Advice that forever changed my life

By Joshua Becker via   Article

7 Pieces of Financial Advice That Forever Changed My Life

1. “Most people who overspend their income do so in one of three ways: 1) Too much house, 2) Too much car, 3) Too much entertainment.” //  Financial adviser, 2008.

… generally speaking, if you have a hard time living within your income, check your spending on your home, your car, or your entertainment (dining, tickets, trips). I have tried to keep all three modest ever since.

2. “Begin your marriage living on just one income.” // Boss, 2000.

… My wife’s income each pay period went immediately into savings and my income went into the checking account. One year later, that savings account became the down payment on our first home. And four years later, when we had our first child, we were still living on one income which freed up my wife to choose to stay home if she desired.

3. “Buy your car with cash.” // Friend, 2004. 

… begin making a monthly payment to yourself for your next car. Whatever you would have paid for a car payment, put into a savings account. …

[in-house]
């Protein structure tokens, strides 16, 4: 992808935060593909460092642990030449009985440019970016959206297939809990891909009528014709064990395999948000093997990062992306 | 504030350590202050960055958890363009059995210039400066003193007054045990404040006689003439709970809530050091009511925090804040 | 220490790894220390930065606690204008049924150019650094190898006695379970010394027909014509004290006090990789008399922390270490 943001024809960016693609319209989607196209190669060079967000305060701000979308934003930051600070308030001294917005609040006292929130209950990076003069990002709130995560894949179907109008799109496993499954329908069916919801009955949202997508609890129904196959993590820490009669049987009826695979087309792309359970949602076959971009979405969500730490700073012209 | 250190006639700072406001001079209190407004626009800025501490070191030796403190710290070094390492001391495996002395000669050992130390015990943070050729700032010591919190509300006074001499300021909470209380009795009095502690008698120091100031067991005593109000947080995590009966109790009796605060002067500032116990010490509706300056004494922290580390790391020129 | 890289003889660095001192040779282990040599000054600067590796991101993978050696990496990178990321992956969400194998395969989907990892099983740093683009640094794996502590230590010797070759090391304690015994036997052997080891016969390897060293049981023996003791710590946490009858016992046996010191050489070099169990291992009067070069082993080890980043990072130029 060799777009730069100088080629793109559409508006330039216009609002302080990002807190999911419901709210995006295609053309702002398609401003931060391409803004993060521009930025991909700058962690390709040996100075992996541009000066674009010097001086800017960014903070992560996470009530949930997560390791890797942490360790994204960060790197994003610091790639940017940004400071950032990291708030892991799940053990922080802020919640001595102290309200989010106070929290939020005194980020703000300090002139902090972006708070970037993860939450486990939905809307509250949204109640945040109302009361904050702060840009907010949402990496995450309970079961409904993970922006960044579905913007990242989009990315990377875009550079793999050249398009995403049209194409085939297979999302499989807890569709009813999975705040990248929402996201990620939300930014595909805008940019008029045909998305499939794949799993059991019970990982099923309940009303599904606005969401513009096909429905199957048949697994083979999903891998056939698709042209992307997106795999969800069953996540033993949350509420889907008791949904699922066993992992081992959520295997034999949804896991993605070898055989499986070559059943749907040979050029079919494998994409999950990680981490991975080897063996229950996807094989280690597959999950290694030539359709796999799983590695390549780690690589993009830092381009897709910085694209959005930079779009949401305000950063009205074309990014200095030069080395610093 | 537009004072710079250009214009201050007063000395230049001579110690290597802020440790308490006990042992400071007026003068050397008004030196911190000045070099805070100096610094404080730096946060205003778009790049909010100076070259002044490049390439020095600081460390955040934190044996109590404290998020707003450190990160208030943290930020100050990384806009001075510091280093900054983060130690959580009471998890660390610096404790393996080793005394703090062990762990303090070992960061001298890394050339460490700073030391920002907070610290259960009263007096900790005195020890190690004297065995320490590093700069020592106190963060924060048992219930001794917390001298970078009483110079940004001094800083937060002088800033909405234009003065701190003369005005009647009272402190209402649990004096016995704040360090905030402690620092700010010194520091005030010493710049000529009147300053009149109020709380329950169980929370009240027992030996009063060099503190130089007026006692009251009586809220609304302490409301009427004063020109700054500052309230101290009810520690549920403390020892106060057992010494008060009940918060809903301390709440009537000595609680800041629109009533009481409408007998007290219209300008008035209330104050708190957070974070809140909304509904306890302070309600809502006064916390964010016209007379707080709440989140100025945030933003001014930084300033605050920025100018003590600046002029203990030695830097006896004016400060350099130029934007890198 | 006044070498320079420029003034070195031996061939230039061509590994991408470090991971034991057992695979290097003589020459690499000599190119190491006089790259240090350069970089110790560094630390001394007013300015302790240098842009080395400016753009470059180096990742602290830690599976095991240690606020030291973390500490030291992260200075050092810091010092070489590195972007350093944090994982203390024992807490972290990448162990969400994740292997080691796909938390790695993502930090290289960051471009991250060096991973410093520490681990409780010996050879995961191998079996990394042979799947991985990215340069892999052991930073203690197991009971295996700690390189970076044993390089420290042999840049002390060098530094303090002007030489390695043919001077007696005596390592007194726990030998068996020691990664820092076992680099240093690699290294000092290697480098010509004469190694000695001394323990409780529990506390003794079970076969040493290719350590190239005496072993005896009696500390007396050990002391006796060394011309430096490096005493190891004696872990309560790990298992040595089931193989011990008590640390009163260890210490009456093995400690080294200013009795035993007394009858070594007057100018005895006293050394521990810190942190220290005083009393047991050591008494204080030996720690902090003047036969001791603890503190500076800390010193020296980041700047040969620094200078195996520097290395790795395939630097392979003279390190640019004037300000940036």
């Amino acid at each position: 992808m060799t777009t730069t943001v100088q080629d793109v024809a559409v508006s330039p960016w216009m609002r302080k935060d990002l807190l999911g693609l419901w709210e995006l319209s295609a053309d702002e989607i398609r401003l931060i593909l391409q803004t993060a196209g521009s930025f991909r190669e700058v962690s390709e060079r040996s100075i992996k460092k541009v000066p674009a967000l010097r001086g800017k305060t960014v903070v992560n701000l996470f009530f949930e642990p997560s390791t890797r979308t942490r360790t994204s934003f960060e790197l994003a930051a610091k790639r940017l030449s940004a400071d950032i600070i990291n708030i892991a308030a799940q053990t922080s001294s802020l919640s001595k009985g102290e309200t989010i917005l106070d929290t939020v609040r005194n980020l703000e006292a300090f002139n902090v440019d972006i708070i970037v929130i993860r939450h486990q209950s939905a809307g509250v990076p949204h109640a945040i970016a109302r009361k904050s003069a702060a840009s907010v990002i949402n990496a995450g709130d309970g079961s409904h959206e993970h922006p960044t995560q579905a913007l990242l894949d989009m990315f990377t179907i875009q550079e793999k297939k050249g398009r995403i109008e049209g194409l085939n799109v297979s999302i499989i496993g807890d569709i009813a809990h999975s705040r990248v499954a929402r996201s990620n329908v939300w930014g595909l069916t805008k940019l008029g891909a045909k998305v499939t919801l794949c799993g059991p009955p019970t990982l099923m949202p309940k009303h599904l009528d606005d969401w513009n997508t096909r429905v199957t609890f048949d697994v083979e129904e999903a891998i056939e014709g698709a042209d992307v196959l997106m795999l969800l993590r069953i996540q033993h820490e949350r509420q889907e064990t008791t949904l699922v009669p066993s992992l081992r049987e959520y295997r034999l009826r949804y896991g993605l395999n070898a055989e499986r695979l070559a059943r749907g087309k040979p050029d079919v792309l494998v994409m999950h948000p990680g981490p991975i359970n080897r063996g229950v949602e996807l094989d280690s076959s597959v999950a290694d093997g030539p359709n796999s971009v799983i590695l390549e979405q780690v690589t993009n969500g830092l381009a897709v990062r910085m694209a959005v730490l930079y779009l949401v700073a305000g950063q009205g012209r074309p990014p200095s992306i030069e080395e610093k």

4. “If you can’t keep a monthly budget, use a spending plan instead.” // Writer, 2009.

… First, determine your monthly take-home pay. Second, subtract your fixed monthly costs. The money left over is your monthly discretionary income. With that number in hand, you are in a good place to determine where you’d like that money to go. Here’s a more detailed explanation.

5. “You are never too poor to give.” // Parents, 1979.

… No matter how tight my money situation has been over the years, I don’t think I have ever missed the opportunity to give away at least a small portion of every paycheck I have received. This is not because I made lots of money. Quite the contrary, it is because I learned from a young age that generosity has rewards of its own and is always worth the sacrifice.

6. “Never take a job just because of the money. Always consider the money, but never let it be the determining factor.” // Mentor, 1998.

… ‘A job that pays too little or seeks to take advantage of you will ultimately add stress and worry to your life and keep you from doing your best work. So you have to consider it. But never let it be the most important, determining factor in your search. Always consider your talents and skills and strengths and the opportunity to make a difference in the world first.” …

7. “One extra monthly payment per year on your mortgage shortens the length of your loan by years.” // Real Estate Broker, 2001.

… we’ve worked hard to add a little extra each month to our mortgage principle—even if it’s just $50. In the end, most years it’s added up to a full extra monthly payment.”


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